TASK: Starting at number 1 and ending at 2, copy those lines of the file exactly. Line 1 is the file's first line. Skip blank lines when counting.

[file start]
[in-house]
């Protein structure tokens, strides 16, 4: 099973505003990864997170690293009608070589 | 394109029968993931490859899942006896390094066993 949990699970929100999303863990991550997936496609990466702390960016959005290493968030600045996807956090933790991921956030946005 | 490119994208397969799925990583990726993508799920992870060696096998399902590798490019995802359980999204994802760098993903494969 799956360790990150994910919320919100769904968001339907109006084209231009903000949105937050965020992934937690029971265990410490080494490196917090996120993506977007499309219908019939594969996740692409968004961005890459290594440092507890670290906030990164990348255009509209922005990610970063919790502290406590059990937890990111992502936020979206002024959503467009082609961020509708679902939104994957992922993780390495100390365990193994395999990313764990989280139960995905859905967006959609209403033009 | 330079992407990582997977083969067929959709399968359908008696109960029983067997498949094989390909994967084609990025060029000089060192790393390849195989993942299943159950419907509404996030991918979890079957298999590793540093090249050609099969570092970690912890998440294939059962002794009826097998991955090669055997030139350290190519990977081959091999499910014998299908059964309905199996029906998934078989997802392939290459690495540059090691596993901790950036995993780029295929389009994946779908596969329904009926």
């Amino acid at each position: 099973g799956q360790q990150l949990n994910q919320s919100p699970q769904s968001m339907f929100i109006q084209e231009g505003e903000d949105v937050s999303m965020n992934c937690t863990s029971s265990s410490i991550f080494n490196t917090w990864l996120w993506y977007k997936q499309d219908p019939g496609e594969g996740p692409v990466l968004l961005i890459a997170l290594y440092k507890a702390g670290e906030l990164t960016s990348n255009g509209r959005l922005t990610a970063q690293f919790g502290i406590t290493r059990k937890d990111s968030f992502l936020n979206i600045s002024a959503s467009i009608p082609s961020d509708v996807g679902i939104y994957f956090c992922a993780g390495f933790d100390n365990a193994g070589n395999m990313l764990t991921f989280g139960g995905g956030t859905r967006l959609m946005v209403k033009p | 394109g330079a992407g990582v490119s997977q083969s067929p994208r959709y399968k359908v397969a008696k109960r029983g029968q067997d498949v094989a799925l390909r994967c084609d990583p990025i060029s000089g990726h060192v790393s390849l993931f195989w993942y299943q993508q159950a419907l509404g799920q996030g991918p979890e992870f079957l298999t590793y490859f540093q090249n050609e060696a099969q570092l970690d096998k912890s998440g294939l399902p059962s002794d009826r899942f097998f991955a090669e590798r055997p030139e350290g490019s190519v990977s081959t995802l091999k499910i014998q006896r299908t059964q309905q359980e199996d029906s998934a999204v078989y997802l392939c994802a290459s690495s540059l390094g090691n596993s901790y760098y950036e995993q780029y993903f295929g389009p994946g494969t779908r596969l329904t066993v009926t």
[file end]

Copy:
[in-house]
């Protein structure tokens, strides 16, 4: 099973505003990864997170690293009608070589 | 394109029968993931490859899942006896390094066993 949990699970929100999303863990991550997936496609990466702390960016959005290493968030600045996807956090933790991921956030946005 | 490119994208397969799925990583990726993508799920992870060696096998399902590798490019995802359980999204994802760098993903494969 799956360790990150994910919320919100769904968001339907109006084209231009903000949105937050965020992934937690029971265990410490080494490196917090996120993506977007499309219908019939594969996740692409968004961005890459290594440092507890670290906030990164990348255009509209922005990610970063919790502290406590059990937890990111992502936020979206002024959503467009082609961020509708679902939104994957992922993780390495100390365990193994395999990313764990989280139960995905859905967006959609209403033009 | 330079992407990582997977083969067929959709399968359908008696109960029983067997498949094989390909994967084609990025060029000089060192790393390849195989993942299943159950419907509404996030991918979890079957298999590793540093090249050609099969570092970690912890998440294939059962002794009826097998991955090669055997030139350290190519990977081959091999499910014998299908059964309905199996029906998934078989997802392939290459690495540059090691596993901790950036995993780029295929389009994946779908596969329904009926």